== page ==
The road to Hoi An
Bus rolls out of Nha Trang just after 7pm, but not before all the confusion is sorted out. The ticket count has issued seat numbers to some, but not everyone. I'l claim the middle seat, slightly less restrictive in leg room since I can dangle both sides if necessary. It's a sleeper bus so the lounger seats should recline in theory - some more than others, some not at all. Oh well, mines not too bad and with my inflatable pillow for added comfort I should be able to snatch a little sleep here and there. Should be in Hoi An by 6.30 next morning according to the ticket. Couple of stops to exchange cargo and pick up locals.
The road to Hoi An is rough, the driver is in a hurry and likes to use the horn frequently. A full moon on the left provides enough light to see an outline of the mountainous terrain on the right that this road is snaking through. Some colourful language from the back as the driver continues to speed along the narrow bumpy road with ravines either side. An hour or so, and the terrain changes into lowlands and the road widens, but is still bumpy - it's bumpy all the way, not much sleep for anyone! A stop for refreshments and toilet at 11pm, but given my previous experiences on sleepers I have an empty bottle on standby.
Bus rolls into the Hoi An bus stand at dawn. It appears to be out of the main town area hence a collection of taxis and bikes milling around the entrance. A rather nice young lady touts a hotel room for $10, even has a taxi ready to take perspective customers to go and take a look - sounds good. It's quite a bit cooler here, cloudy too, but still warm enough to wear a tee shirt. Queuing up to get this room, going to have to wait until the current occupants check out. I can have a free coffee, then they bring me some tea, and I can tap away on the Internet whilst waiting.
A quick poke around the locality whilst waiting for the room. There is quite a charm about the place, as though time has passed it by. Characterised by Chinese lanterns adorned on every door, lamp post and across the streets. narrow alleyways and no traffic, except the odd moped. This is the old town, small, quaint, quiet and preserved. It's part of the tourist trail on the way to Hanoi - the halfway stopover. A bustling market area fronts the river, mainly produce, a few ducks, chickens and lots of locals, alive and kicking. Ferry boats, engined and row variety ply the waterways, with makeshift landing areas by the market.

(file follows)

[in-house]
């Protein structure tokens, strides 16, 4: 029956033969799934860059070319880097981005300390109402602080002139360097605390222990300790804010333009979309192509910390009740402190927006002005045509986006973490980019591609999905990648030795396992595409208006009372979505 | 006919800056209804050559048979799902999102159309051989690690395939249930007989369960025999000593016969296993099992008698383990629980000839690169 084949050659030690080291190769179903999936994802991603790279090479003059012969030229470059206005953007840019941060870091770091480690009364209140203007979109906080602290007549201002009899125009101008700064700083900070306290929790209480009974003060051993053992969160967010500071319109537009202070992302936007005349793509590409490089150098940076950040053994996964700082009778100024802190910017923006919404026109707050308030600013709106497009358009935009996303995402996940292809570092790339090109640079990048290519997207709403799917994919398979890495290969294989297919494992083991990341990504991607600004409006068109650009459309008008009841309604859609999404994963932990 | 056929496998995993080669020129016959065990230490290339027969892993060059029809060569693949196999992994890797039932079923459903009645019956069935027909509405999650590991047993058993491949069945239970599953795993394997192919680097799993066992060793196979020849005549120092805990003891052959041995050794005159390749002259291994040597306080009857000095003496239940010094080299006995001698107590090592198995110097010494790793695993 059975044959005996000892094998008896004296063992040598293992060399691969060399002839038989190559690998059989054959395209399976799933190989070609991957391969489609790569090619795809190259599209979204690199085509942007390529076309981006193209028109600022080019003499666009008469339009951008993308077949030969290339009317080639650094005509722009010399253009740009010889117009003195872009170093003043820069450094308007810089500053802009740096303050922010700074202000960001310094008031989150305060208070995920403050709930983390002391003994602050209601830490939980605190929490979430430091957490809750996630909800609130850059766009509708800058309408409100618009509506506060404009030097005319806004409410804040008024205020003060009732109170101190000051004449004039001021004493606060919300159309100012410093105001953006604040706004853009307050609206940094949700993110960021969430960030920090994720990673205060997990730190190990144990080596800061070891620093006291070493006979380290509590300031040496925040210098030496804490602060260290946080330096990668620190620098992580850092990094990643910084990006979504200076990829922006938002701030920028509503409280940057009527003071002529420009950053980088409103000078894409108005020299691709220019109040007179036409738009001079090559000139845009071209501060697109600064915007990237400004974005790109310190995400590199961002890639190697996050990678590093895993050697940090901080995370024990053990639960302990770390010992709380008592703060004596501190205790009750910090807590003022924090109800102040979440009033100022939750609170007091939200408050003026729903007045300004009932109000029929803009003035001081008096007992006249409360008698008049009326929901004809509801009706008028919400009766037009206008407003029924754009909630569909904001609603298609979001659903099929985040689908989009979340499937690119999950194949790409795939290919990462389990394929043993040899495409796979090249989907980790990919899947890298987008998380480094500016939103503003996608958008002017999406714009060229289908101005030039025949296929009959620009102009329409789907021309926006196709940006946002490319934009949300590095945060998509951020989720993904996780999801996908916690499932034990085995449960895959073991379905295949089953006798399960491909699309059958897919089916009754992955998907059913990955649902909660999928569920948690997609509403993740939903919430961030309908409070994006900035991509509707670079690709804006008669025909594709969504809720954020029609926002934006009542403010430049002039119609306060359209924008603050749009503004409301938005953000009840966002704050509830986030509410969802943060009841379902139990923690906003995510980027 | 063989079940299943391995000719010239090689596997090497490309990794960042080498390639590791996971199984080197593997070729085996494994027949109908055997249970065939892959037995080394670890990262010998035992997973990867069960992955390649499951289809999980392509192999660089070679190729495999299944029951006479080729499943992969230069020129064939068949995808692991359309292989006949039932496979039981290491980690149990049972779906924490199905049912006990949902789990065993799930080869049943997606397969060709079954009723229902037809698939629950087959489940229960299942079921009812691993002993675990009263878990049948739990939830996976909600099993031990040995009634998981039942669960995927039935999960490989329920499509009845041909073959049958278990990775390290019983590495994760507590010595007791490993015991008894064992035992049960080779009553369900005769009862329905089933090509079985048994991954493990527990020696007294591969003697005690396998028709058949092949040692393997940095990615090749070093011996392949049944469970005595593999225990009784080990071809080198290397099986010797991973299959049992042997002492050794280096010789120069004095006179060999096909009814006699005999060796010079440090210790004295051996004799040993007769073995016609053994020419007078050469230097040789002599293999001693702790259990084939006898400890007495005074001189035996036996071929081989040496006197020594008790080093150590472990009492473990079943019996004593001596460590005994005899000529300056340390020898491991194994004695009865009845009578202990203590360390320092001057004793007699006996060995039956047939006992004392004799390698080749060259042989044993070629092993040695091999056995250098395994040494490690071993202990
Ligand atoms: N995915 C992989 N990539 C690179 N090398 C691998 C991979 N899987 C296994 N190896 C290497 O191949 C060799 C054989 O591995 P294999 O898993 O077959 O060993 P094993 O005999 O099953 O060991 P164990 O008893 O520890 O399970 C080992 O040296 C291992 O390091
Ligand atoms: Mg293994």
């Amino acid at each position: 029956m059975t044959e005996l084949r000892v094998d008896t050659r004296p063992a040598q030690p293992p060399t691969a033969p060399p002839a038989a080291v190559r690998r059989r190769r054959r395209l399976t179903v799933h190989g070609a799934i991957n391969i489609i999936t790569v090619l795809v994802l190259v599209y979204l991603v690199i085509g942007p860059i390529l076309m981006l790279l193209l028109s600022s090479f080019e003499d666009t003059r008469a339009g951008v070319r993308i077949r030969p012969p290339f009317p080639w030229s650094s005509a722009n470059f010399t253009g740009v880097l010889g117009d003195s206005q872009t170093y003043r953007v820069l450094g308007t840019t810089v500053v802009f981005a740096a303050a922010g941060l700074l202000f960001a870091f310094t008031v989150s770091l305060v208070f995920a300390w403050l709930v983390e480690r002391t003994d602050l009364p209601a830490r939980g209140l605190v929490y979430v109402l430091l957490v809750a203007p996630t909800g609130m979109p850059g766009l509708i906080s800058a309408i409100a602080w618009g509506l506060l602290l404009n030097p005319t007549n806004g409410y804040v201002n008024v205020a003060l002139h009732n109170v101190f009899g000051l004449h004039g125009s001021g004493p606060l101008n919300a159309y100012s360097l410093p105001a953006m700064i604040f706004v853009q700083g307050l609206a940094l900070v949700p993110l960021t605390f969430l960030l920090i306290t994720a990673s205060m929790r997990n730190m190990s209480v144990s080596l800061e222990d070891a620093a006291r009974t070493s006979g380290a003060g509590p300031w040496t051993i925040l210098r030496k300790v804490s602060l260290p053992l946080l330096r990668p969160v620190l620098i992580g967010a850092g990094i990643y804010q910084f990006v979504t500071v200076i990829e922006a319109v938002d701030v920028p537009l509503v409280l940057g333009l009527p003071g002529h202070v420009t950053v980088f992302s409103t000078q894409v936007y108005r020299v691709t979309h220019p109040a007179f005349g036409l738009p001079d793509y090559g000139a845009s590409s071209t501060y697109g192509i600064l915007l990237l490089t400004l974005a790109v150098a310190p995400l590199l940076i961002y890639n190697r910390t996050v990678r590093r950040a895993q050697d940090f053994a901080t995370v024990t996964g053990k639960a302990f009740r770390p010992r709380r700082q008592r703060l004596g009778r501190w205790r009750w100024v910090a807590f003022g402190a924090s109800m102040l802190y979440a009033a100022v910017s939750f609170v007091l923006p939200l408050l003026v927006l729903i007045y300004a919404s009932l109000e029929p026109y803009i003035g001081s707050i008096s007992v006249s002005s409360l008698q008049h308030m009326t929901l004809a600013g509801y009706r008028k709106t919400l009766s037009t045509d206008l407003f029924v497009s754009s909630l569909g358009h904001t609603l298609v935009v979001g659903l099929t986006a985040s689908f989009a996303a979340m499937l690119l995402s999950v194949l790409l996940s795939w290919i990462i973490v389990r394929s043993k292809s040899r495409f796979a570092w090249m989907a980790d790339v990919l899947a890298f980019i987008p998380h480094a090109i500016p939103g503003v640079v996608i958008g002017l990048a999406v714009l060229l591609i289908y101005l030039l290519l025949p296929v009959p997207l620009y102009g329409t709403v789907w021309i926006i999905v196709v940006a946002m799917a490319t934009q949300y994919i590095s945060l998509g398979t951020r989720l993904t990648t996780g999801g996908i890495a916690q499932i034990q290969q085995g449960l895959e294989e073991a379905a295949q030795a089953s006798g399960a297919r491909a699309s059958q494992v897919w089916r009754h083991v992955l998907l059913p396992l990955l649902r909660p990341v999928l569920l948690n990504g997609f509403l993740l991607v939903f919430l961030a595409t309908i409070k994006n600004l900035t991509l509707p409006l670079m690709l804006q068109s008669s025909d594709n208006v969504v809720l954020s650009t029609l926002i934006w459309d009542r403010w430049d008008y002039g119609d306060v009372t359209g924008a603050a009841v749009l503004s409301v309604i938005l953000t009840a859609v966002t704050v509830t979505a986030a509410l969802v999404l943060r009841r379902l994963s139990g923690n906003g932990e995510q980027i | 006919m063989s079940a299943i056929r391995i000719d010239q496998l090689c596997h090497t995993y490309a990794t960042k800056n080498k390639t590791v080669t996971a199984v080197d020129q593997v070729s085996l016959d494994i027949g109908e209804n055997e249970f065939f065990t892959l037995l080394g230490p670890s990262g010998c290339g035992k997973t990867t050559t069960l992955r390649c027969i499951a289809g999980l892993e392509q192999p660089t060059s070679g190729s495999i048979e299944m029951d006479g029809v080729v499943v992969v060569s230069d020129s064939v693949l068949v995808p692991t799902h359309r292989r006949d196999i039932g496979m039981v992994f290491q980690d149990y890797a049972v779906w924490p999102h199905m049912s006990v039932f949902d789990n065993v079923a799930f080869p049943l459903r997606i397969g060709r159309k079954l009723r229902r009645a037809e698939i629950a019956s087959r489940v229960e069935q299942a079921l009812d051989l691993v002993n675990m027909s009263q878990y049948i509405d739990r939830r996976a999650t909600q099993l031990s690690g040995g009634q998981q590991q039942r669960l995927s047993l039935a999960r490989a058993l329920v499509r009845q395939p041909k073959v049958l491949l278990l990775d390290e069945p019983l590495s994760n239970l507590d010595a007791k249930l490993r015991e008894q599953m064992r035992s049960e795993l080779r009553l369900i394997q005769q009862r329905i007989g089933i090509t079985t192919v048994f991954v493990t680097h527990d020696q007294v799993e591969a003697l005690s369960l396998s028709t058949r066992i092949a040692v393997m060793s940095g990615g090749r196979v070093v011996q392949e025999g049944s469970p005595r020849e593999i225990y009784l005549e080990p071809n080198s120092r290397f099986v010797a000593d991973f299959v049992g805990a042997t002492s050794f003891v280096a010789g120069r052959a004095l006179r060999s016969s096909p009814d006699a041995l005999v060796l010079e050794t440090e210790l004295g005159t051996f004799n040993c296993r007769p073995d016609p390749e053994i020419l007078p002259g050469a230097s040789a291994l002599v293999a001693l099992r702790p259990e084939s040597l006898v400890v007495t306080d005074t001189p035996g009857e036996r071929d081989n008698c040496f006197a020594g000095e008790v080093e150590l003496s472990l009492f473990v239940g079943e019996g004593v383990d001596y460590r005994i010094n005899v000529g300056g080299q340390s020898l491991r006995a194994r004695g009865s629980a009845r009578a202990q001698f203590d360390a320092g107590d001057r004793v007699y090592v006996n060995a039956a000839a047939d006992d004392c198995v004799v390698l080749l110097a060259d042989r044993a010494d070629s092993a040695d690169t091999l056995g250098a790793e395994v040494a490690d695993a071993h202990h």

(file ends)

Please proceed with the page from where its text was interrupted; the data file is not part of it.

This is clearly a tourist trap with tourist prices as far as eating is concerned. Quite expensive (from a Vietnamese perspective), close to Saigon prices and portions are just as small. Local, as opposed to tourist eating, seems limited in Hoi An but I did find a cafe that had coffee at 18000 dong, the average being 28,000 dong around this part of town. Quite a selection of street food heading away from old town but only being used by a few locals, risky for the tourist since most of that food would have been hanging around for a few hours. Top tip on eating street food - eat it only if you have to wait for a seat. Hoi An is famed for it,s textiles with many small Shops offering garments made to measure and within 24 hours. Prices are said to be reasonable too. The town has a couple of beaches, one for locals and one for tourists, that's an exploration for tomorrow, but right now I need to catch up on sleep.
Top tips on using open tour buses. A ride in a top lounger will be slightly less bumpy and closer to the air conditioning system. The lounger just before the middle door, row 10, reclines the most since there is no restriction. People larger than 5 foot 8 would be better In a middle lounger since there can be space both sides for those big legs. Gents may like to take an empty bottle since the middle stairwell is ample space to do your business, especially at night. Ear plugs and an inflatable cushion will help with comfort on overnight trips. Getting off the bus at any point, take your stuff, that's just good practise anyway. Rows A to C run from right to left getting on at the front door.This applies to T. M. Brothers coaches, although I would imagine most of the others will be similar in operation.